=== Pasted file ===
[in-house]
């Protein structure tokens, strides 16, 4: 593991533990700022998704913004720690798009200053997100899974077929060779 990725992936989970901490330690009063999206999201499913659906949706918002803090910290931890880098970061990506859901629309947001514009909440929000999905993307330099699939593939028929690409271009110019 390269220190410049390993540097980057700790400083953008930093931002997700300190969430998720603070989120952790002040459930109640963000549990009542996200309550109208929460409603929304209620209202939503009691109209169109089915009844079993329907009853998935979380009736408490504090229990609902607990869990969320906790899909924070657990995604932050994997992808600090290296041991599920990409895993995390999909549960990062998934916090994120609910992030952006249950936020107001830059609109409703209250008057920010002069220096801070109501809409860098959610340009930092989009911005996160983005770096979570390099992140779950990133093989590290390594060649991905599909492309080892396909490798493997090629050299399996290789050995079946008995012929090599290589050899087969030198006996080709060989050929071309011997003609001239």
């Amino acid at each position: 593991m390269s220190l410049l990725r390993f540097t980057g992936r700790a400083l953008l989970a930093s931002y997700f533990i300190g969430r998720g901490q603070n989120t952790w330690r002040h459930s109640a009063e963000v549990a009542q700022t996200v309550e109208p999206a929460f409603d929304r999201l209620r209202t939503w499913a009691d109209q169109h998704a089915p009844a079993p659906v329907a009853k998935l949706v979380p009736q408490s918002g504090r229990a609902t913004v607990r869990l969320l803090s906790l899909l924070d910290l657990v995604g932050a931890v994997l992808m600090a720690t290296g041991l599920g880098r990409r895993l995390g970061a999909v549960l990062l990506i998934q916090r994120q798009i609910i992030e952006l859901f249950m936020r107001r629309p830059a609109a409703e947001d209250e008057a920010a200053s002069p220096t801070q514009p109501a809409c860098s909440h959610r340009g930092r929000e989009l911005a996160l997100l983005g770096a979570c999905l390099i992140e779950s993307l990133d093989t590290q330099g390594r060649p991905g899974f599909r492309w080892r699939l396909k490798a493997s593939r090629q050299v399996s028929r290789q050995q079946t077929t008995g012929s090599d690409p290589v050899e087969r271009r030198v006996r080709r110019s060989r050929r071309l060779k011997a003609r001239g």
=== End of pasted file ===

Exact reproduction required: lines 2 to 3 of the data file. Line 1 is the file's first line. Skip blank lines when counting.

């Protein structure tokens, strides 16, 4: 593991533990700022998704913004720690798009200053997100899974077929060779 990725992936989970901490330690009063999206999201499913659906949706918002803090910290931890880098970061990506859901629309947001514009909440929000999905993307330099699939593939028929690409271009110019 390269220190410049390993540097980057700790400083953008930093931002997700300190969430998720603070989120952790002040459930109640963000549990009542996200309550109208929460409603929304209620209202939503009691109209169109089915009844079993329907009853998935979380009736408490504090229990609902607990869990969320906790899909924070657990995604932050994997992808600090290296041991599920990409895993995390999909549960990062998934916090994120609910992030952006249950936020107001830059609109409703209250008057920010002069220096801070109501809409860098959610340009930092989009911005996160983005770096979570390099992140779950990133093989590290390594060649991905599909492309080892396909490798493997090629050299399996290789050995079946008995012929090599290589050899087969030198006996080709060989050929071309011997003609001239």
């Amino acid at each position: 593991m390269s220190l410049l990725r390993f540097t980057g992936r700790a400083l953008l989970a930093s931002y997700f533990i300190g969430r998720g901490q603070n989120t952790w330690r002040h459930s109640a009063e963000v549990a009542q700022t996200v309550e109208p999206a929460f409603d929304r999201l209620r209202t939503w499913a009691d109209q169109h998704a089915p009844a079993p659906v329907a009853k998935l949706v979380p009736q408490s918002g504090r229990a609902t913004v607990r869990l969320l803090s906790l899909l924070d910290l657990v995604g932050a931890v994997l992808m600090a720690t290296g041991l599920g880098r990409r895993l995390g970061a999909v549960l990062l990506i998934q916090r994120q798009i609910i992030e952006l859901f249950m936020r107001r629309p830059a609109a409703e947001d209250e008057a920010a200053s002069p220096t801070q514009p109501a809409c860098s909440h959610r340009g930092r929000e989009l911005a996160l997100l983005g770096a979570c999905l390099i992140e779950s993307l990133d093989t590290q330099g390594r060649p991905g899974f599909r492309w080892r699939l396909k490798a493997s593939r090629q050299v399996s028929r290789q050995q079946t077929t008995g012929s090599d690409p290589v050899e087969r271009r030198v006996r080709r110019s060989r050929r071309l060779k011997a003609r001239g």